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  5. I'm a DJS person, too!  (And the proud owner of both volumes of Shorthand for Colleges, 2nd edition).  I decided to stick with DJS because it's the version I learned 26 years ago.  It feels funny to say "26 years ago"!  --Alison

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  6. Ha!  I'm not going to say how long ago it was for me - I'll just say it's been 30+ years since I graduated from high school.  I am getting along better in my "relearning" than I expected.  Guess those forms stay behind a closed door in your brain and just wait for you to open that door.  Of course they are a little shy about coming out but I'll persevere...   Take care, Joanne

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  7. To the above plan, I would add:

    Read it until it's almost as fast as reading normal text.

    I start the next lesson before I'm fully finished with the previous one. This way I have a lesson of "new material" and one of "old" on the go at one time. I don't leave the lesson until I'm fluent, but this way I spend more weeks on each lesson and have several passages at once, so I'm reading rather than memorizing. It also works well with my (non)schedule. I usually have one task needing a table and absolute concentration (dictation), and one just needing room on the couch watching the kids.

    I also found reading my own notes to be very important. I write from the text into the left column, then after several pages (it varies), I copy from the left column to the right column. I found a lot of bad habits that way!

    On the other hand, the first time through it may be better to motor through as you are doing. It's exactly what I did the first time. Can't say I learned it very well that way, but it was good enough to read what others wrote. I did find the later chapters very frustrating, though, when they used something I hadn't properly learned. Later on, they start leaving out sounds, and if you can't read the words around the new one, you don't have the benefit of context.

    Another trick is to write on a blackboard, and then with your finger in a tray of rice; it really does help your body remember the shape and use your hand in ways that prevent cramping. (My son's occupational therapist made him do that.)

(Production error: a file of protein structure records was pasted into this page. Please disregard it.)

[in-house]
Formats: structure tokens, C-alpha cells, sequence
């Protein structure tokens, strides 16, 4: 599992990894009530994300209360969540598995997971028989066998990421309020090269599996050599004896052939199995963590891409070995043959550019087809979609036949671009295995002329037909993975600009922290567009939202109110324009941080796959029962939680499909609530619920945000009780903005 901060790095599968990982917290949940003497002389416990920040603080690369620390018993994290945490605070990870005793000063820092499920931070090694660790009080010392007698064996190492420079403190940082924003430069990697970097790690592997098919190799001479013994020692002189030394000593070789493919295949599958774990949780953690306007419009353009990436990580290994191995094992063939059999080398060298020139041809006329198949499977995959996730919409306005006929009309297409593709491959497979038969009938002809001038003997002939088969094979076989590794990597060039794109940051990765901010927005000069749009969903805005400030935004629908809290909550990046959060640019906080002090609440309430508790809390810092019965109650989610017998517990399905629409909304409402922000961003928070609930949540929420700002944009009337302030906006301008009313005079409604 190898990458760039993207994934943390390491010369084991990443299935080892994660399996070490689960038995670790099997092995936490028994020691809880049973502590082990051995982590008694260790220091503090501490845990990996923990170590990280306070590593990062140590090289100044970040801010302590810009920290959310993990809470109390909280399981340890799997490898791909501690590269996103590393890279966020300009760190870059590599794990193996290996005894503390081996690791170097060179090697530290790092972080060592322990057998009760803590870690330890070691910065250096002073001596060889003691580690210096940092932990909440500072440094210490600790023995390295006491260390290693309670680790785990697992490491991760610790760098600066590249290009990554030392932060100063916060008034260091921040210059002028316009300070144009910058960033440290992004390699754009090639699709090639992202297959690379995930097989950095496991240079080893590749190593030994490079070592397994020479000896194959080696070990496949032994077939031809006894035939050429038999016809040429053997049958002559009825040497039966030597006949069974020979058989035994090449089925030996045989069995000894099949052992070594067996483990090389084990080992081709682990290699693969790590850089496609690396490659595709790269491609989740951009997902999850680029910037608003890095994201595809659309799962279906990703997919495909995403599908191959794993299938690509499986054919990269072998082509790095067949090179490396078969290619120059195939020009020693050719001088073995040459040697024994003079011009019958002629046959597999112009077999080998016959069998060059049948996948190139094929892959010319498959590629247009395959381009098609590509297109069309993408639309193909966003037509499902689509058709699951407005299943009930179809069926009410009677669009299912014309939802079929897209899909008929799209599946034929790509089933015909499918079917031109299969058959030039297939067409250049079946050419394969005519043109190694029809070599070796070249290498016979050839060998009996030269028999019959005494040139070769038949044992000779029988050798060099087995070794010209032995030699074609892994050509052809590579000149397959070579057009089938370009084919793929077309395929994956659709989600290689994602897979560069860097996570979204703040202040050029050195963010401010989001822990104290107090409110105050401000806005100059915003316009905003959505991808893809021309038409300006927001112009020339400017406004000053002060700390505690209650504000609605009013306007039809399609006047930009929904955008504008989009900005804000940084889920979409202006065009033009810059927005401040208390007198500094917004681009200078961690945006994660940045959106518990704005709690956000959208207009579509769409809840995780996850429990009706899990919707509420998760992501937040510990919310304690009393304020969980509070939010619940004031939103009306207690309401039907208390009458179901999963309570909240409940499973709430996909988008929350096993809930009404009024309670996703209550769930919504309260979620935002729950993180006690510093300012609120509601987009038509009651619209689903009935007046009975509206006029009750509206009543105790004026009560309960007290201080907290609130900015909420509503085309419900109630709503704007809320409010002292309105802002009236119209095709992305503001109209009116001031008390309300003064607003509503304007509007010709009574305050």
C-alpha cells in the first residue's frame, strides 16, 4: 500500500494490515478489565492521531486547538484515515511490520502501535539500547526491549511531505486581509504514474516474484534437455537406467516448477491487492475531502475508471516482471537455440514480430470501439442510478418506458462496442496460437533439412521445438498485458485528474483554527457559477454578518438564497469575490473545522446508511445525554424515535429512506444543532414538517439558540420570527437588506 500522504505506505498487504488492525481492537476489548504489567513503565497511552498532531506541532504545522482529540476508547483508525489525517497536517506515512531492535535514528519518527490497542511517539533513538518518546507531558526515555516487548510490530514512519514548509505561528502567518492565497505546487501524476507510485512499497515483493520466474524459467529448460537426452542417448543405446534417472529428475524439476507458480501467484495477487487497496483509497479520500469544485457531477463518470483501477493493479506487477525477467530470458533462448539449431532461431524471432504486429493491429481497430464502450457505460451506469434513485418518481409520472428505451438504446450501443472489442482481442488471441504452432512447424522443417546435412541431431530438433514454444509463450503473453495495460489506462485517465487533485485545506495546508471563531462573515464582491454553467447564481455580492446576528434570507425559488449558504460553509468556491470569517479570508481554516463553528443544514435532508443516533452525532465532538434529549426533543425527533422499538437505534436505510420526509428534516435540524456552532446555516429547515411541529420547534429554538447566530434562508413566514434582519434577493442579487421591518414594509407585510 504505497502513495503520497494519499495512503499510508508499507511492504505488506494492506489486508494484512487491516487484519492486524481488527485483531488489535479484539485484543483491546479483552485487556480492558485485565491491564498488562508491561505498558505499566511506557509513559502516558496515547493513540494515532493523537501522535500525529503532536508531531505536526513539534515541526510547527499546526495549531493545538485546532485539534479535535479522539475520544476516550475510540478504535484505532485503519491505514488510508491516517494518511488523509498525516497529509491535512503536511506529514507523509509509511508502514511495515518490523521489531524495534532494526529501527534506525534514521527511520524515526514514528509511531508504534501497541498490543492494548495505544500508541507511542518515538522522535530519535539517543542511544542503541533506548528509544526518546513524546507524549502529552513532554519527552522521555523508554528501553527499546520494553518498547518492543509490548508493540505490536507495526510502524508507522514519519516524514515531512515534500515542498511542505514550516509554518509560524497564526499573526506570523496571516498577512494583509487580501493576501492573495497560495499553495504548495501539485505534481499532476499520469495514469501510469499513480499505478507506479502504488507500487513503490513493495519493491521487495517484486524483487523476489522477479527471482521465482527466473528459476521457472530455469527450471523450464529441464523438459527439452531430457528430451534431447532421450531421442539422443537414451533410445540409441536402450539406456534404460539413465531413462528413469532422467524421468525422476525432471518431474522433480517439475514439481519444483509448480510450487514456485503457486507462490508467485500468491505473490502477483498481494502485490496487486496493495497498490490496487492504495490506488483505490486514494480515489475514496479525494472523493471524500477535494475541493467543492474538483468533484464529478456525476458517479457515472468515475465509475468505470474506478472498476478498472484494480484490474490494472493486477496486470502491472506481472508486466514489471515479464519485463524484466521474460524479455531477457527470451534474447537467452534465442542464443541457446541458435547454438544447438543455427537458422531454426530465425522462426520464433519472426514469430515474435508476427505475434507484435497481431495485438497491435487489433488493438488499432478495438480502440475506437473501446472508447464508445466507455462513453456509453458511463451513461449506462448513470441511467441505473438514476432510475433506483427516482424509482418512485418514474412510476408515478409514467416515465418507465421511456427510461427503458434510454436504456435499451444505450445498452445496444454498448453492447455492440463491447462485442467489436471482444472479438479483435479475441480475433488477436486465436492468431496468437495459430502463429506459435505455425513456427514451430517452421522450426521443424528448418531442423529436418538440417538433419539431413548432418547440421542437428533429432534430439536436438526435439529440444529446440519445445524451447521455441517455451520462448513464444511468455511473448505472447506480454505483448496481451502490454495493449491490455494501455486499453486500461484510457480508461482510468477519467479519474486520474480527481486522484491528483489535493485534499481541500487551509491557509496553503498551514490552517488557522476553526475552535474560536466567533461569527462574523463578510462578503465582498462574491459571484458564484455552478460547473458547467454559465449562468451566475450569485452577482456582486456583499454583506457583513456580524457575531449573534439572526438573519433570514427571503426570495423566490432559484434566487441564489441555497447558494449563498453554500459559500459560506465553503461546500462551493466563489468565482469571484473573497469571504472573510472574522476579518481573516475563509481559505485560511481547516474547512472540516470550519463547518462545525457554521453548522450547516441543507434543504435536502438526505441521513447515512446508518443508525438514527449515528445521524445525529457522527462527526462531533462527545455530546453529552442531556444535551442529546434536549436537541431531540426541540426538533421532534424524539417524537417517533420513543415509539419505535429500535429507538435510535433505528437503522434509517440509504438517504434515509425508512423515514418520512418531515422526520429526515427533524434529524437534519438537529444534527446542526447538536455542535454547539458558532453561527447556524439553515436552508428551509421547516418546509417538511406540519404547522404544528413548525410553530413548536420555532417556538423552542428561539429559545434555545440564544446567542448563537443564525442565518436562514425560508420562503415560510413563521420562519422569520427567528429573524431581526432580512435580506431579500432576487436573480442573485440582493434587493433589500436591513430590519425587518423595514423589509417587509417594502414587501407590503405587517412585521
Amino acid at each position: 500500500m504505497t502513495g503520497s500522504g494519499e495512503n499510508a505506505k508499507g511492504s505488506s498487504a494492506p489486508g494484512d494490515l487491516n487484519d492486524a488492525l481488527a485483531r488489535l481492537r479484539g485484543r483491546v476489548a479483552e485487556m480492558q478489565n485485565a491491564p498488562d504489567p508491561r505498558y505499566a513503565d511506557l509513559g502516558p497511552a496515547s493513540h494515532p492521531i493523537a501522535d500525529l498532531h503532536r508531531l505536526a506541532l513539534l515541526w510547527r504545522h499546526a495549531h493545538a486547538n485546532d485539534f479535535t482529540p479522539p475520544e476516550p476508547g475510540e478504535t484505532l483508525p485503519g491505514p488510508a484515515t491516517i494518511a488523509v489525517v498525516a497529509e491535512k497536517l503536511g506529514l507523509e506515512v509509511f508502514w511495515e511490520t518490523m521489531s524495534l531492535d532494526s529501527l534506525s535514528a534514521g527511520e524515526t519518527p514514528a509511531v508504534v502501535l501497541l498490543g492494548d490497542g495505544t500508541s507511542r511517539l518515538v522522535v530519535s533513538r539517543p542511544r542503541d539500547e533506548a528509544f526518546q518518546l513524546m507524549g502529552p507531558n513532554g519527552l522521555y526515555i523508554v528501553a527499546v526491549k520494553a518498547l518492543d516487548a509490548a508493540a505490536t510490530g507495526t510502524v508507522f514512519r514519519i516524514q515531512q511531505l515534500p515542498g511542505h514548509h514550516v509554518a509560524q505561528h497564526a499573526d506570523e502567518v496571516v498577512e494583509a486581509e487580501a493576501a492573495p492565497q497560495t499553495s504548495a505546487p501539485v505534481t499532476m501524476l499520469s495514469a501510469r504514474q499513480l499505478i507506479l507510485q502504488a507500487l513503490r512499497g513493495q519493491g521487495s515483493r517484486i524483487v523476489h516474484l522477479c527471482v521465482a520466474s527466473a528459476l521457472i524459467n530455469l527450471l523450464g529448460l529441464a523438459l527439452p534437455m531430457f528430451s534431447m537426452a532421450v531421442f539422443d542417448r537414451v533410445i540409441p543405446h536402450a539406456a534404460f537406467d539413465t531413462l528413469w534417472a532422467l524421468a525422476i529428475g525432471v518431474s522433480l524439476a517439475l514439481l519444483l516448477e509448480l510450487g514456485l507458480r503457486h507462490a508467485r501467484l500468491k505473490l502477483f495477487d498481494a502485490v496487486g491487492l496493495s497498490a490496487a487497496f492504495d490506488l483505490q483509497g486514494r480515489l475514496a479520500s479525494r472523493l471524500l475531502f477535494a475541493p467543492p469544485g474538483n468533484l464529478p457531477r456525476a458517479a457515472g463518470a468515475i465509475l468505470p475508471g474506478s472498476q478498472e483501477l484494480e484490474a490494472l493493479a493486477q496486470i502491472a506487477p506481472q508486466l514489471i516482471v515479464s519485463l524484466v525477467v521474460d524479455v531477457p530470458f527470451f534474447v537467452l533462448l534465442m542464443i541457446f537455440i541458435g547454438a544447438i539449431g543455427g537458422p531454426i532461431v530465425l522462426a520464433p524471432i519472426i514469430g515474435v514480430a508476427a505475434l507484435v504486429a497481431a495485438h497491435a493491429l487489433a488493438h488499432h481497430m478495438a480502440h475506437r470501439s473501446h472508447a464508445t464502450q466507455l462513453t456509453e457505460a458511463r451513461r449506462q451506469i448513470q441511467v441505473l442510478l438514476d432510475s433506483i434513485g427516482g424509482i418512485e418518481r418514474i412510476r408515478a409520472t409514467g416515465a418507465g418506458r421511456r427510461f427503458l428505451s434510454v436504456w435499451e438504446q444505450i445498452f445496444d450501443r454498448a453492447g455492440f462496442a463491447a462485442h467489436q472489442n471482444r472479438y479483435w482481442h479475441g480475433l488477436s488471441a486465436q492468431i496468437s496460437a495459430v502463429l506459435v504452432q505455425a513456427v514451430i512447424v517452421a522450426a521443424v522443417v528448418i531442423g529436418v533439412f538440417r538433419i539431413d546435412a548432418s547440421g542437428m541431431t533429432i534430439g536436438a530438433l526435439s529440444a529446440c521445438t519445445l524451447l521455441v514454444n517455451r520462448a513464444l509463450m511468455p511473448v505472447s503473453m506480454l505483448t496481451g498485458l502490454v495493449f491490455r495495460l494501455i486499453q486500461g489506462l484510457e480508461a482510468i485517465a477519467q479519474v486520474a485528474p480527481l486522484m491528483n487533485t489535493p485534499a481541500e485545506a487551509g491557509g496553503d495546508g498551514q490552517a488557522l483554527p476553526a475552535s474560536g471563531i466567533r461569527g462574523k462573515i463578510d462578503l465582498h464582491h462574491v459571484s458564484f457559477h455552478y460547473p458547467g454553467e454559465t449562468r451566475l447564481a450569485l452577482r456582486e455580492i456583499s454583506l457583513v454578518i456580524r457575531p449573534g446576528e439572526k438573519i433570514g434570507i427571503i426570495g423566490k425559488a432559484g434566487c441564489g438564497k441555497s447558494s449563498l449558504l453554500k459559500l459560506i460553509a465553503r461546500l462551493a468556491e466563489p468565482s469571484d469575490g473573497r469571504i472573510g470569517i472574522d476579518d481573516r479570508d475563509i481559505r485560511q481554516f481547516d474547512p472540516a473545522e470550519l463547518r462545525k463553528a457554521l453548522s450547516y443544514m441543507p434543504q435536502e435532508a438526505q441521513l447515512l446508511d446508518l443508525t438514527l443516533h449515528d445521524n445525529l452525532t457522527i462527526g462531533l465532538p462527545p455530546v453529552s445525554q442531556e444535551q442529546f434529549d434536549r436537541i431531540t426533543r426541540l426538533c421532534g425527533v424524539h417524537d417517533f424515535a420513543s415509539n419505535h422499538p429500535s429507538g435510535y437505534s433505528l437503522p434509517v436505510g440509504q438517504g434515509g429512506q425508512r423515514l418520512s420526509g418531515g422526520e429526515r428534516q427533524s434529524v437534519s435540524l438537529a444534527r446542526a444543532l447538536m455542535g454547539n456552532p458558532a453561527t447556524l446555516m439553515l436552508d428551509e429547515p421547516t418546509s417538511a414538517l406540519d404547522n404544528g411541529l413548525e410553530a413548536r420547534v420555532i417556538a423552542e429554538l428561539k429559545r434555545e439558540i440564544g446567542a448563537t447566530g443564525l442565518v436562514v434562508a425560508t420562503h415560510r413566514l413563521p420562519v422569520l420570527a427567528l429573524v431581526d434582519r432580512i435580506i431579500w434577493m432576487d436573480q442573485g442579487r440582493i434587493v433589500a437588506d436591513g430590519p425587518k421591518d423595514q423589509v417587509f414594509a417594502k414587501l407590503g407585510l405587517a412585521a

The main thing is to use what works for you at the time, and have a good basket of other methods if it stops working.

    Cheers!




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  8. Joanne,

    I like seeing how your formal class went. It's neat that she considered "just getting used to hearing someone else say the word and writing it" to be a separate step, and that she made you read out loud. Reading out loud is still a part of teaching kids to read English.

    Cheers!

    Cricket

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  9. Just a clarification (not that it matters, really, but I like to be precise):

    When I suggested having two lessons on the go at once, I meant the first one being at the stage of finishing up the dictation time goal rather than still learning it.

    Cricket

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  10. A word of encouragement. . .Since I've been going over my shorthand for the past month or so, when I take dictation or write phone messages at work, I'm getting faster, and you will, too, skyy, I bet.  And, what someone else said here is true, those brief forms, outlines, etc. do stay in your brain.

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  11. Where did you get these books?  These may be what I need.

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  12. Hi enjaem1   Most of these books mentioned can be bought on eBay, abebooks.com, or Amazon.   Some are widely available from all three sites, others are harder to find, but do occasionally appear on those sites.   Most of my DJS books cost less than $5 USD from abebooks.com, but I know that others prefer buying from eBay or Amazon.   Pick your series, though, because mixing them might be a problem until you've learned one series well.   sidhe